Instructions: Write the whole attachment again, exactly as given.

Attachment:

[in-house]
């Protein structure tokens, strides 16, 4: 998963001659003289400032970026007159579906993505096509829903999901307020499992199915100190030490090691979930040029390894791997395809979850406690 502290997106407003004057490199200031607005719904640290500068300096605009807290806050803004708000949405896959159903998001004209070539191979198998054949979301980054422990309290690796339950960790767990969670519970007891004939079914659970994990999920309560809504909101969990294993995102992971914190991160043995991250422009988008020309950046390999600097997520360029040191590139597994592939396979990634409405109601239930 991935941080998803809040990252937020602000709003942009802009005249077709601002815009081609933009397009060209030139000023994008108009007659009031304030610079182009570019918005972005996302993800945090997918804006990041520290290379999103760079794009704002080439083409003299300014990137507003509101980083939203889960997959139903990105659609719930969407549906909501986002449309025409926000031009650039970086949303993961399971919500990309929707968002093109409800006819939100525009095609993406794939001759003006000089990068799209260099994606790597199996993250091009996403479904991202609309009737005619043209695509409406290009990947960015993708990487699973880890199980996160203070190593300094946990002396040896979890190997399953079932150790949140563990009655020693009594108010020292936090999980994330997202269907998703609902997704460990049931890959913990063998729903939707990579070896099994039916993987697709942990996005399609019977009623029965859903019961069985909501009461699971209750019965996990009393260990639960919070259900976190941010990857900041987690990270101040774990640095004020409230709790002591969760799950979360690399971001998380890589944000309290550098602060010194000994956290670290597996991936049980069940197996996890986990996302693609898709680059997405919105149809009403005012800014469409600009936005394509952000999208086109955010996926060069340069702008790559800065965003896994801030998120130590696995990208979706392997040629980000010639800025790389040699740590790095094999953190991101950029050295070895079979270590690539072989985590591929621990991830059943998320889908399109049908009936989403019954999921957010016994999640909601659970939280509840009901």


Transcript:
[in-house]
């Protein structure tokens, strides 16, 4: 998963001659003289400032970026007159579906993505096509829903999901307020499992199915100190030490090691979930040029390894791997395809979850406690 502290997106407003004057490199200031607005719904640290500068300096605009807290806050803004708000949405896959159903998001004209070539191979198998054949979301980054422990309290690796339950960790767990969670519970007891004939079914659970994990999920309560809504909101969990294993995102992971914190991160043995991250422009988008020309950046390999600097997520360029040191590139597994592939396979990634409405109601239930 991935941080998803809040990252937020602000709003942009802009005249077709601002815009081609933009397009060209030139000023994008108009007659009031304030610079182009570019918005972005996302993800945090997918804006990041520290290379999103760079794009704002080439083409003299300014990137507003509101980083939203889960997959139903990105659609719930969407549906909501986002449309025409926000031009650039970086949303993961399971919500990309929707968002093109409800006819939100525009095609993406794939001759003006000089990068799209260099994606790597199996993250091009996403479904991202609309009737005619043209695509409406290009990947960015993708990487699973880890199980996160203070190593300094946990002396040896979890190997399953079932150790949140563990009655020693009594108010020292936090999980994330997202269907998703609902997704460990049931890959913990063998729903939707990579070896099994039916993987697709942990996005399609019977009623029965859903019961069985909501009461699971209750019965996990009393260990639960919070259900976190941010990857900041987690990270101040774990640095004020409230709790002591969760799950979360690399971001998380890589944000309290550098602060010194000994956290670290597996991936049980069940197996996890986990996302693609898709680059997405919105149809009403005012800014469409600009936005394509952000999208086109955010996926060069340069702008790559800065965003896994801030998120130590696995990208979706392997040629980000010639800025790389040699740590790095094999953190991101950029050295070895079979270590690539072989985590591929621990991830059943998320889908399109049908009936989403019954999921957010016994999640909601659970939280509840009901």